4 ways hearing loss loss can lead to dementia
How might hearing loss contribute to cognitive problems and dementia? Lin suggests four possibilities. The most obvious is a common physiological pathway that contributes to both hearing loss and cognitive decline — something like high blood pressure, for instance. But he and other researchers used statistical methods to take into account the factors known to be associated with both conditions, so Lin doesn't give this explanation much credence.
Another possibility has to do with what researchers refer to as "cognitive load" — essentially, that the effort of constantly straining to understand stresses the brain. This one makes intuitive sense.
"If you put in a lot of effort just to comprehend what you're hearing, it takes resources that would otherwise be available for encoding [what you hear] in memory," says Arthur Wingfield, professor of neuroscience at Brandeis University. Research in Wingfield's lab has documented this effect on a short-term basis. The big question, he says, is whether years of drawing resources away from brain functions such as working memory will eventually reduce the brain's resilience.
M. Kathleen Pichora-Fuller, a psychologist from the University of Toronto, is conducting research to test the hypothesis that treating hearing loss in those with dementia will help to optimize communication, with positive effects on everyday well-being for the patient and caregivers. "I have no doubt that if a CI [cochlear implant] makes it easier for a person to listen, then they will be able to spend more of their power to do other cognitively demanding tasks."
A third factor, Wingfield and Lin suggest, is that hearing loss may affect brain structure in a way that contributes to cognitive problems. Brain imaging studies, Wingfield says, show that older adults with hearing loss have less gray matter in the part of their brain that receives and processes sounds from the ears. "It's not necessarily that you're losing brain cells," he adds. Certain structures of brain cells can shrink when they don't get enough stimulation. This raises the question, Wingfield says, whether getting clearer speech signals to the brain through use of a modern hearing aid might allow these brain structures to recover their previous size and function.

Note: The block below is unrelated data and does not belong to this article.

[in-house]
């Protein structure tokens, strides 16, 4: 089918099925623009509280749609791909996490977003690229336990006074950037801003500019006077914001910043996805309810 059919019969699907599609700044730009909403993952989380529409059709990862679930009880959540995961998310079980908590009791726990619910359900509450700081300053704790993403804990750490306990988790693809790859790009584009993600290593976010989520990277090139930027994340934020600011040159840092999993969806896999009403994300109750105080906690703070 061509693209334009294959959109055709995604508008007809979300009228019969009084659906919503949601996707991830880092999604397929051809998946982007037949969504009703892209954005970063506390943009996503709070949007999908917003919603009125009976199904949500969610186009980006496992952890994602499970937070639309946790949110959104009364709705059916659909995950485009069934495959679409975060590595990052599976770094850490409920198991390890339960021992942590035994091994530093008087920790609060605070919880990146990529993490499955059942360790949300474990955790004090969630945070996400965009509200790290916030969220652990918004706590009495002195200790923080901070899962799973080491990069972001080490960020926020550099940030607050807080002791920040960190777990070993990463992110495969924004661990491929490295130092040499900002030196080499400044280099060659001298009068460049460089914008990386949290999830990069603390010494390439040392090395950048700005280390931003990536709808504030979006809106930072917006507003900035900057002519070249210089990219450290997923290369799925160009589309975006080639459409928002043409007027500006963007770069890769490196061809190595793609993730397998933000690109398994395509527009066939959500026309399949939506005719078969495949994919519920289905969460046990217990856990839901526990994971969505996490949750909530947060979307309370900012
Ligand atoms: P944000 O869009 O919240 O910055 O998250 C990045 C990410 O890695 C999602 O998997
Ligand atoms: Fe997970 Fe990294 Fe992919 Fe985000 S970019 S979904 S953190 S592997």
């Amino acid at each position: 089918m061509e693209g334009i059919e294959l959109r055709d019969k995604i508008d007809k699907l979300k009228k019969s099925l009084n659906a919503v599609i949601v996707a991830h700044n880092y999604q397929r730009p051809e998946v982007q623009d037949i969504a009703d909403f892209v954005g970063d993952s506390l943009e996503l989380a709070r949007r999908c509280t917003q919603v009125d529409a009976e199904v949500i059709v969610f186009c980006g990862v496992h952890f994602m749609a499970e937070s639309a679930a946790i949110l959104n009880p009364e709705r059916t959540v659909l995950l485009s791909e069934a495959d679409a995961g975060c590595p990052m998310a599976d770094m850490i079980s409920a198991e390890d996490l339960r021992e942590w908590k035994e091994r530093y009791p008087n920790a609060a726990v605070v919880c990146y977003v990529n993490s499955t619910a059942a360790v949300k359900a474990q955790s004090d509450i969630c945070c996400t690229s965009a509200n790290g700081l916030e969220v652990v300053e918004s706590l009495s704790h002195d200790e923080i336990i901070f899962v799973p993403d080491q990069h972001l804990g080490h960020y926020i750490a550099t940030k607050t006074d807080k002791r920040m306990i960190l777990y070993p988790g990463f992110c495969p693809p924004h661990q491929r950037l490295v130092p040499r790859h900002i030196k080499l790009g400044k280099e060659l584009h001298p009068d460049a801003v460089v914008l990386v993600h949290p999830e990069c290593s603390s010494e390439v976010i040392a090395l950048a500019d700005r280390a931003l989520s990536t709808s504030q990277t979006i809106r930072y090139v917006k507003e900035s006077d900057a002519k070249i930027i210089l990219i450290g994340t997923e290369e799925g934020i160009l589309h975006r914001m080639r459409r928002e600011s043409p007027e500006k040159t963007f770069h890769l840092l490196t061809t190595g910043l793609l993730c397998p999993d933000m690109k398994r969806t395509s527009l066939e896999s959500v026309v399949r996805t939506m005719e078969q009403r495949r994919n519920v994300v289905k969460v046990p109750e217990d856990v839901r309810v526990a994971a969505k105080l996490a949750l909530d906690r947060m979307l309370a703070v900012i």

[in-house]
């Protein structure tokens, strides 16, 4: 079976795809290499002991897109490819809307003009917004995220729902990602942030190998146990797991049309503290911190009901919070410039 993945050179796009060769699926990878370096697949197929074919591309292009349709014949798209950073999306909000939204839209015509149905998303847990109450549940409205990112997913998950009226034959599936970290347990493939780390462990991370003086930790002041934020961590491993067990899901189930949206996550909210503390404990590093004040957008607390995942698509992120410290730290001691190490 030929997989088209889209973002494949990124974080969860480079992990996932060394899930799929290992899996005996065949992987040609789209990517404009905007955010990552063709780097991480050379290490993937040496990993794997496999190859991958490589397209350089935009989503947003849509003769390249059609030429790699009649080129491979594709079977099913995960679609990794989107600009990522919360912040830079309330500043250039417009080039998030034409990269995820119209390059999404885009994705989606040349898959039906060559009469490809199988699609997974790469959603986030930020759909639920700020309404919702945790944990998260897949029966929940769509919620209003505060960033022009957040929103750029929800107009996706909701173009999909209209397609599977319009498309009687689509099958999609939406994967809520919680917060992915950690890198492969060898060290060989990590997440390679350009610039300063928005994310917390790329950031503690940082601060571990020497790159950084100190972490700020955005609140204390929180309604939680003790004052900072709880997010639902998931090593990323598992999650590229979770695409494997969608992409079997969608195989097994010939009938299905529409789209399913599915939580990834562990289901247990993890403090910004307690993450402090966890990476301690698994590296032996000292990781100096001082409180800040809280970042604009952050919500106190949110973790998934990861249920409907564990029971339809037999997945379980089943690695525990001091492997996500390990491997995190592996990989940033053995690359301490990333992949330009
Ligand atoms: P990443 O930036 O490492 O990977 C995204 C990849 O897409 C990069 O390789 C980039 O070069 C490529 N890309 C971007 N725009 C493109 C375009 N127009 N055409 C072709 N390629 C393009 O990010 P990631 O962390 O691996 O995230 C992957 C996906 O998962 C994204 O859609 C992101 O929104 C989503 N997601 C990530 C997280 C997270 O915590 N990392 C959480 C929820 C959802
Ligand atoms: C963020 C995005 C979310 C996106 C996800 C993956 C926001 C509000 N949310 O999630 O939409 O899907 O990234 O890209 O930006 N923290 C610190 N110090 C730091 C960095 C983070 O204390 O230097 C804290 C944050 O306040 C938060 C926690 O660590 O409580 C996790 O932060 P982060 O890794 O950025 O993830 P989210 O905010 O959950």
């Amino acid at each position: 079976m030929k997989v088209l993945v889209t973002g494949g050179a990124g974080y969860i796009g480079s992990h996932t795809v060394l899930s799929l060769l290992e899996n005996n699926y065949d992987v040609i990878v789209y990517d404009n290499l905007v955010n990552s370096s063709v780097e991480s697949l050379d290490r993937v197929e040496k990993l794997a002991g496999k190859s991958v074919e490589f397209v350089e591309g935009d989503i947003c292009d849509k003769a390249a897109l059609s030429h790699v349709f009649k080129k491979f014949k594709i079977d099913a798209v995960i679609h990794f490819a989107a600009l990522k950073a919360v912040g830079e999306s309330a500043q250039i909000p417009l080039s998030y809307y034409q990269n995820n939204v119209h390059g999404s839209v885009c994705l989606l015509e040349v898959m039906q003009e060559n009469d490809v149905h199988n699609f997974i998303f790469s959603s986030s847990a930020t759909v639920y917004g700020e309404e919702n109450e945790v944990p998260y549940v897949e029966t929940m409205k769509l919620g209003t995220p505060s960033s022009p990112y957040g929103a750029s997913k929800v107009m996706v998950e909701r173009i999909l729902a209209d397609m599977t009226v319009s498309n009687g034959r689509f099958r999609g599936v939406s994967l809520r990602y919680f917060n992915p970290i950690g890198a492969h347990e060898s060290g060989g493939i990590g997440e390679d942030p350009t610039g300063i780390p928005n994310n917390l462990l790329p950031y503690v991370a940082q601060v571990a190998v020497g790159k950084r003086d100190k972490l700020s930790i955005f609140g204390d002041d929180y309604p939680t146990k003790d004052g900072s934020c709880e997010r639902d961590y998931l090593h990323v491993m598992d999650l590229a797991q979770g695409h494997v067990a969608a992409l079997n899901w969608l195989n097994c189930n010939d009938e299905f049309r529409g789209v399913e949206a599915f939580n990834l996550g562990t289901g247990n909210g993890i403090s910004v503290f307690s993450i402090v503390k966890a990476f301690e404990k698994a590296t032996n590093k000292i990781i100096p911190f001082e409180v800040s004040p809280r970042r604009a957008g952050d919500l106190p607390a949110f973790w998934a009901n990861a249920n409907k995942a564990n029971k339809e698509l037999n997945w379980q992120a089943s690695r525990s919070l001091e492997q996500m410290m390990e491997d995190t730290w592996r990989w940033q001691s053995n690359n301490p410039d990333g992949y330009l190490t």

Finally, it seems very likely that social isolation plays a part. Being hard of hearing tends to isolate people from others: When you have to struggle to converse, you're less likely to want to socialize in groups or go out to restaurants. And being socially isolated has long been recognized as a risk factor for cognitive decline and dementia.
It will probably take much more research to tease out what factors might be at play. Most important, Lin says, is to find out whether providing state-of-the-art hearing loss treatment can prevent or delay cognitive decline and dementia. Lin and his colleagues have received the first phase of funding from the National Institutes of Health (NIH) to plan and develop a definitive clinical trial that will monitor a large group of older adults with hearing loss. Half will get best-practice hearing treatment, and the other half will get what Lin calls "watchful waiting." Over the following three to five years, researchers will track the participants' cognitive functions. The results won't be available until 2020 at the earliest.
In the meantime, Lin says, if you have hearing loss, it makes sense to get it treated as well as it possibly can be. There's lots of room for improvement — fewer than 15 to 20 percent of those with a clinically significant hearing loss even use hearing aids.
Katherine Griffin is a writer and editor in the San Francisco Bay Area. Updated by Katherine Bouton, an AARP hearing-health blogger and the author of Living Better With Hearing Loss: A Guide to Health, Happiness, Love, Sex, Work … and Hearing Aids.